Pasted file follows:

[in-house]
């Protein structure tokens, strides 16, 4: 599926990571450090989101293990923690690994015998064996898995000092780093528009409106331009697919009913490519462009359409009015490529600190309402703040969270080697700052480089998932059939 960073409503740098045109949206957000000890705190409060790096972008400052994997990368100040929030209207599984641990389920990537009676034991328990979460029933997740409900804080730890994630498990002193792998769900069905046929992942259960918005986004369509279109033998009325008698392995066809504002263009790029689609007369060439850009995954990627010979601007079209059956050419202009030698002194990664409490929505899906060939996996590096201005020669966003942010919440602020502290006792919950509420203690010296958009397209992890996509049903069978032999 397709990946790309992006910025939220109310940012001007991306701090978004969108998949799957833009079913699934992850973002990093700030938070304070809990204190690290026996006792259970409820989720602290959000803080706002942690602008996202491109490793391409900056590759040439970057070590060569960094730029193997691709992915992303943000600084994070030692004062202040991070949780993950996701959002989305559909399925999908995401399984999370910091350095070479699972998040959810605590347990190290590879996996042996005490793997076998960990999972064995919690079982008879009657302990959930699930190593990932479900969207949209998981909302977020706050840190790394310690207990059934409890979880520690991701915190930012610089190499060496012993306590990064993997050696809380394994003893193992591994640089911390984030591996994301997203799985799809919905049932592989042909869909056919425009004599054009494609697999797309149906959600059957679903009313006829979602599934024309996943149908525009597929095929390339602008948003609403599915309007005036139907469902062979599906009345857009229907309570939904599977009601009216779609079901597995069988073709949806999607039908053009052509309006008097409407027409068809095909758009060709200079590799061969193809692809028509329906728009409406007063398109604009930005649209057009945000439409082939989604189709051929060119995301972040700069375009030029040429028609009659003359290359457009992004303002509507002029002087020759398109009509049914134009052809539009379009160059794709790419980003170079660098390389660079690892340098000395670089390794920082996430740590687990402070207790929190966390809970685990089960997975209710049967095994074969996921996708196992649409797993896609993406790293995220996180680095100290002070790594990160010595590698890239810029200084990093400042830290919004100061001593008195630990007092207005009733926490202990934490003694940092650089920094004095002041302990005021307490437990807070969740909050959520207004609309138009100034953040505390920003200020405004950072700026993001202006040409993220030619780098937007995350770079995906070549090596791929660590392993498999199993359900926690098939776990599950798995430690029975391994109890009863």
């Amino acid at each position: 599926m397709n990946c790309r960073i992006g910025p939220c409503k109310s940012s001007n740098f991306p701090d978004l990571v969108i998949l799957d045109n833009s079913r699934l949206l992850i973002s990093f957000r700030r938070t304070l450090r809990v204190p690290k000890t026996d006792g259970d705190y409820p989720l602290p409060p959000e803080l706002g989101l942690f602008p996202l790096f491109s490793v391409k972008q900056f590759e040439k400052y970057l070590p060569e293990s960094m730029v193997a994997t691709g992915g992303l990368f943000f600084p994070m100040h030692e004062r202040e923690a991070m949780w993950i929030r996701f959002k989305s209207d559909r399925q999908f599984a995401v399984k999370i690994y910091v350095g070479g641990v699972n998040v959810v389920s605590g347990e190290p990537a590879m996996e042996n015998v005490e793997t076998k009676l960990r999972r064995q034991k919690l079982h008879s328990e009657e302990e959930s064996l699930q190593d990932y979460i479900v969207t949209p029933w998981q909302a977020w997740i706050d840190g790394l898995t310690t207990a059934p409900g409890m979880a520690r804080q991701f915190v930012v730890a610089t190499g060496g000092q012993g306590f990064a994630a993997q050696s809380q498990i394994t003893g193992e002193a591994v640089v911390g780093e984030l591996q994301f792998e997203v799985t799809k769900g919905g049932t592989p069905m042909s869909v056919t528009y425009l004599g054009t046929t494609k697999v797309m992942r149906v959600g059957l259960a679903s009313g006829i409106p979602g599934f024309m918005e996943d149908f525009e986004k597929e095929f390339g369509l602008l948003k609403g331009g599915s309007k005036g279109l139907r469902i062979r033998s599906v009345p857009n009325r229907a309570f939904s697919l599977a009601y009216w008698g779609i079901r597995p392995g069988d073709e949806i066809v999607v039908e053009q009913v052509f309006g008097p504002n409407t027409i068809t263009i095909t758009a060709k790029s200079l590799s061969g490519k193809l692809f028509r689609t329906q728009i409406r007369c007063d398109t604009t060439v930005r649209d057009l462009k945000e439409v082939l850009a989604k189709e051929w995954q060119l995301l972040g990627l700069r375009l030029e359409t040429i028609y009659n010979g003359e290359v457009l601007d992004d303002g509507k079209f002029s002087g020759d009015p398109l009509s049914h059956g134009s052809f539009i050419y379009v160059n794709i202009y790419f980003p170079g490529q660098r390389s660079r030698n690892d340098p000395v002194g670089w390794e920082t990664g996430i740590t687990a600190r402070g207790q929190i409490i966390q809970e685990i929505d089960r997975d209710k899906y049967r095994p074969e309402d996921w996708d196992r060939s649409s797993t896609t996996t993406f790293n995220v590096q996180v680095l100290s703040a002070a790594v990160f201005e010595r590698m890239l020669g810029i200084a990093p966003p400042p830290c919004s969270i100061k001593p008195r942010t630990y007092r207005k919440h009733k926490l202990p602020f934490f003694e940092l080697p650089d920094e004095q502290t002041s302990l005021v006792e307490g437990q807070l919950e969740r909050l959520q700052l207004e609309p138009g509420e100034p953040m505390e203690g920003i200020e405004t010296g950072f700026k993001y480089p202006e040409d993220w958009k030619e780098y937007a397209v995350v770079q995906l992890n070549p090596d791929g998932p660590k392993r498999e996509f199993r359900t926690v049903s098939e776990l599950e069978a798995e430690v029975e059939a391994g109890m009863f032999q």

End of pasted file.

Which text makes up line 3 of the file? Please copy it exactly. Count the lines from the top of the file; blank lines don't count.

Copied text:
């Amino acid at each position: 599926m397709n990946c790309r960073i992006g910025p939220c409503k109310s940012s001007n740098f991306p701090d978004l990571v969108i998949l799957d045109n833009s079913r699934l949206l992850i973002s990093f957000r700030r938070t304070l450090r809990v204190p690290k000890t026996d006792g259970d705190y409820p989720l602290p409060p959000e803080l706002g989101l942690f602008p996202l790096f491109s490793v391409k972008q900056f590759e040439k400052y970057l070590p060569e293990s960094m730029v193997a994997t691709g992915g992303l990368f943000f600084p994070m100040h030692e004062r202040e923690a991070m949780w993950i929030r996701f959002k989305s209207d559909r399925q999908f599984a995401v399984k999370i690994y910091v350095g070479g641990v699972n998040v959810v389920s605590g347990e190290p990537a590879m996996e042996n015998v005490e793997t076998k009676l960990r999972r064995q034991k919690l079982h008879s328990e009657e302990e959930s064996l699930q190593d990932y979460i479900v969207t949209p029933w998981q909302a977020w997740i706050d840190g790394l898995t310690t207990a059934p409900g409890m979880a520690r804080q991701f915190v930012v730890a610089t190499g060496g000092q012993g306590f990064a994630a993997q050696s809380q498990i394994t003893g193992e002193a591994v640089v911390g780093e984030l591996q994301f792998e997203v799985t799809k769900g919905g049932t592989p069905m042909s869909v056919t528009y425009l004599g054009t046929t494609k697999v797309m992942r149906v959600g059957l259960a679903s009313g006829i409106p979602g599934f024309m918005e996943d149908f525009e986004k597929e095929f390339g369509l602008l948003k609403g331009g599915s309007k005036g279109l139907r469902i062979r033998s599906v009345p857009n009325r229907a309570f939904s697919l599977a009601y009216w008698g779609i079901r597995p392995g069988d073709e949806i066809v999607v039908e053009q009913v052509f309006g008097p504002n409407t027409i068809t263009i095909t758009a060709k790029s200079l590799s061969g490519k193809l692809f028509r689609t329906q728009i409406r007369c007063d398109t604009t060439v930005r649209d057009l462009k945000e439409v082939l850009a989604k189709e051929w995954q060119l995301l972040g990627l700069r375009l030029e359409t040429i028609y009659n010979g003359e290359v457009l601007d992004d303002g509507k079209f002029s002087g020759d009015p398109l009509s049914h059956g134009s052809f539009i050419y379009v160059n794709i202009y790419f980003p170079g490529q660098r390389s660079r030698n690892d340098p000395v002194g670089w390794e920082t990664g996430i740590t687990a600190r402070g207790q929190i409490i966390q809970e685990i929505d089960r997975d209710k899906y049967r095994p074969e309402d996921w996708d196992r060939s649409s797993t896609t996996t993406f790293n995220v590096q996180v680095l100290s703040a002070a790594v990160f201005e010595r590698m890239l020669g810029i200084a990093p966003p400042p830290c919004s969270i100061k001593p008195r942010t630990y007092r207005k919440h009733k926490l202990p602020f934490f003694e940092l080697p650089d920094e004095q502290t002041s302990l005021v006792e307490g437990q807070l919950e969740r909050l959520q700052l207004e609309p138009g509420e100034p953040m505390e203690g920003i200020e405004t010296g950072f700026k993001y480089p202006e040409d993220w958009k030619e780098y937007a397209v995350v770079q995906l992890n070549p090596d791929g998932p660590k392993r498999e996509f199993r359900t926690v049903s098939e776990l599950e069978a798995e430690v029975e059939a391994g109890m009863f032999q």